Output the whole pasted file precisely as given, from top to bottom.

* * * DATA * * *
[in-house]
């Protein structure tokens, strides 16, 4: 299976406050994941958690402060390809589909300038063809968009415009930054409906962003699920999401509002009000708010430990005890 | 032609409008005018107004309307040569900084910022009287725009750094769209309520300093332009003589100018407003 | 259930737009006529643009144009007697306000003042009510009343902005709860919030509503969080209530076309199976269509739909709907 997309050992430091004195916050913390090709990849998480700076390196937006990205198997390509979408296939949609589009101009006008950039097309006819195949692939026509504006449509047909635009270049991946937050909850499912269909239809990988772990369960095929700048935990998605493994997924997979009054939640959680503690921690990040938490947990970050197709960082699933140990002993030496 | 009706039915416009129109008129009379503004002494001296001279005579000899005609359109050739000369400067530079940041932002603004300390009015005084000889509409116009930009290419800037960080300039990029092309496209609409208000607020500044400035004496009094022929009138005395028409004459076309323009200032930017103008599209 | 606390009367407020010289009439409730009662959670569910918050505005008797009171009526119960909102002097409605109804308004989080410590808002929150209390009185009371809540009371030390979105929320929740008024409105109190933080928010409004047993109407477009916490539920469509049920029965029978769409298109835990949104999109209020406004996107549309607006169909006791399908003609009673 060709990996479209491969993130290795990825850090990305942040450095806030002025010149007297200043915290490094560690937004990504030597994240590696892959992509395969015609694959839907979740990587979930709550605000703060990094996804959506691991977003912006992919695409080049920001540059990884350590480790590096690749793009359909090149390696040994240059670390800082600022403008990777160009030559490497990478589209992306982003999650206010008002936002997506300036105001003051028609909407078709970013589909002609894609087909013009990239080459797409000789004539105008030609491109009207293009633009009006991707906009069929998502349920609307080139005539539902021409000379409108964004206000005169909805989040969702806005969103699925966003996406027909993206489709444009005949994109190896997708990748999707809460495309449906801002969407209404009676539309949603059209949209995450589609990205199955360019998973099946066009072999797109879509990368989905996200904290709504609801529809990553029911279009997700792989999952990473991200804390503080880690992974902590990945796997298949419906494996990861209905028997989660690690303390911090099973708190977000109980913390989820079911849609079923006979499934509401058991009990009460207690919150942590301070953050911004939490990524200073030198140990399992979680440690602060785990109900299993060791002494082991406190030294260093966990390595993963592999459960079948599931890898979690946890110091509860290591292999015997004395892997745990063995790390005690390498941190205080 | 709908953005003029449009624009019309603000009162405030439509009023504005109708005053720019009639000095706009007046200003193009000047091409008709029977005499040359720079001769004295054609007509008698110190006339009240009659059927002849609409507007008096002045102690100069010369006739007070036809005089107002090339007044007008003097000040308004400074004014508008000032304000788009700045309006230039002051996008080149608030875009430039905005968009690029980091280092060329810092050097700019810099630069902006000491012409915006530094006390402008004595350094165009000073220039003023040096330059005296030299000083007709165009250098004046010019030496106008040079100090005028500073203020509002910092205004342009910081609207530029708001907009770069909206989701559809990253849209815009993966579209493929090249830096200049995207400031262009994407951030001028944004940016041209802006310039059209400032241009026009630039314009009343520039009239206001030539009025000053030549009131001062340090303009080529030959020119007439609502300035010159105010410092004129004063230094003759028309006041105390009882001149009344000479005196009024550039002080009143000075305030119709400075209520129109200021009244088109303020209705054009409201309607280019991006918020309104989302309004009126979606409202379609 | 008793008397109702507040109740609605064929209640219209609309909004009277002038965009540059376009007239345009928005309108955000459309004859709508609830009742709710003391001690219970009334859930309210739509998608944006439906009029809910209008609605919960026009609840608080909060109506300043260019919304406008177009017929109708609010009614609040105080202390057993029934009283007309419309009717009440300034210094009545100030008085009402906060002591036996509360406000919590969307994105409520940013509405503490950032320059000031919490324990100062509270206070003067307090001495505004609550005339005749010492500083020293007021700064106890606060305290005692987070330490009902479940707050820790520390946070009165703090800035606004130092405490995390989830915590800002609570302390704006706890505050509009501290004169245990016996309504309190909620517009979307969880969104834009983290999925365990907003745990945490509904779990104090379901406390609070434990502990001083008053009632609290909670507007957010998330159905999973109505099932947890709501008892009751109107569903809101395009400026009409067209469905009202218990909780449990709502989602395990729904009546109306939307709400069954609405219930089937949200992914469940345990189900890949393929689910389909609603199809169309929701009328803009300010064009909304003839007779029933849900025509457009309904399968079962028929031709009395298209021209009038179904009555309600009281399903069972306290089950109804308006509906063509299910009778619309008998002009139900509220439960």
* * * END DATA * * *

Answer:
[in-house]
């Protein structure tokens, strides 16, 4: 299976406050994941958690402060390809589909300038063809968009415009930054409906962003699920999401509002009000708010430990005890 | 032609409008005018107004309307040569900084910022009287725009750094769209309520300093332009003589100018407003 | 259930737009006529643009144009007697306000003042009510009343902005709860919030509503969080209530076309199976269509739909709907 997309050992430091004195916050913390090709990849998480700076390196937006990205198997390509979408296939949609589009101009006008950039097309006819195949692939026509504006449509047909635009270049991946937050909850499912269909239809990988772990369960095929700048935990998605493994997924997979009054939640959680503690921690990040938490947990970050197709960082699933140990002993030496 | 009706039915416009129109008129009379503004002494001296001279005579000899005609359109050739000369400067530079940041932002603004300390009015005084000889509409116009930009290419800037960080300039990029092309496209609409208000607020500044400035004496009094022929009138005395028409004459076309323009200032930017103008599209 | 606390009367407020010289009439409730009662959670569910918050505005008797009171009526119960909102002097409605109804308004989080410590808002929150209390009185009371809540009371030390979105929320929740008024409105109190933080928010409004047993109407477009916490539920469509049920029965029978769409298109835990949104999109209020406004996107549309607006169909006791399908003609009673 060709990996479209491969993130290795990825850090990305942040450095806030002025010149007297200043915290490094560690937004990504030597994240590696892959992509395969015609694959839907979740990587979930709550605000703060990094996804959506691991977003912006992919695409080049920001540059990884350590480790590096690749793009359909090149390696040994240059670390800082600022403008990777160009030559490497990478589209992306982003999650206010008002936002997506300036105001003051028609909407078709970013589909002609894609087909013009990239080459797409000789004539105008030609491109009207293009633009009006991707906009069929998502349920609307080139005539539902021409000379409108964004206000005169909805989040969702806005969103699925966003996406027909993206489709444009005949994109190896997708990748999707809460495309449906801002969407209404009676539309949603059209949209995450589609990205199955360019998973099946066009072999797109879509990368989905996200904290709504609801529809990553029911279009997700792989999952990473991200804390503080880690992974902590990945796997298949419906494996990861209905028997989660690690303390911090099973708190977000109980913390989820079911849609079923006979499934509401058991009990009460207690919150942590301070953050911004939490990524200073030198140990399992979680440690602060785990109900299993060791002494082991406190030294260093966990390595993963592999459960079948599931890898979690946890110091509860290591292999015997004395892997745990063995790390005690390498941190205080 | 709908953005003029449009624009019309603000009162405030439509009023504005109708005053720019009639000095706009007046200003193009000047091409008709029977005499040359720079001769004295054609007509008698110190006339009240009659059927002849609409507007008096002045102690100069010369006739007070036809005089107002090339007044007008003097000040308004400074004014508008000032304000788009700045309006230039002051996008080149608030875009430039905005968009690029980091280092060329810092050097700019810099630069902006000491012409915006530094006390402008004595350094165009000073220039003023040096330059005296030299000083007709165009250098004046010019030496106008040079100090005028500073203020509002910092205004342009910081609207530029708001907009770069909206989701559809990253849209815009993966579209493929090249830096200049995207400031262009994407951030001028944004940016041209802006310039059209400032241009026009630039314009009343520039009239206001030539009025000053030549009131001062340090303009080529030959020119007439609502300035010159105010410092004129004063230094003759028309006041105390009882001149009344000479005196009024550039002080009143000075305030119709400075209520129109200021009244088109303020209705054009409201309607280019991006918020309104989302309004009126979606409202379609 | 008793008397109702507040109740609605064929209640219209609309909004009277002038965009540059376009007239345009928005309108955000459309004859709508609830009742709710003391001690219970009334859930309210739509998608944006439906009029809910209008609605919960026009609840608080909060109506300043260019919304406008177009017929109708609010009614609040105080202390057993029934009283007309419309009717009440300034210094009545100030008085009402906060002591036996509360406000919590969307994105409520940013509405503490950032320059000031919490324990100062509270206070003067307090001495505004609550005339005749010492500083020293007021700064106890606060305290005692987070330490009902479940707050820790520390946070009165703090800035606004130092405490995390989830915590800002609570302390704006706890505050509009501290004169245990016996309504309190909620517009979307969880969104834009983290999925365990907003745990945490509904779990104090379901406390609070434990502990001083008053009632609290909670507007957010998330159905999973109505099932947890709501008892009751109107569903809101395009400026009409067209469905009202218990909780449990709502989602395990729904009546109306939307709400069954609405219930089937949200992914469940345990189900890949393929689910389909609603199809169309929701009328803009300010064009909304003839007779029933849900025509457009309904399968079962028929031709009395298209021209009038179904009555309600009281399903069972306290089950109804308006509906063509299910009778619309008998002009139900509220439960």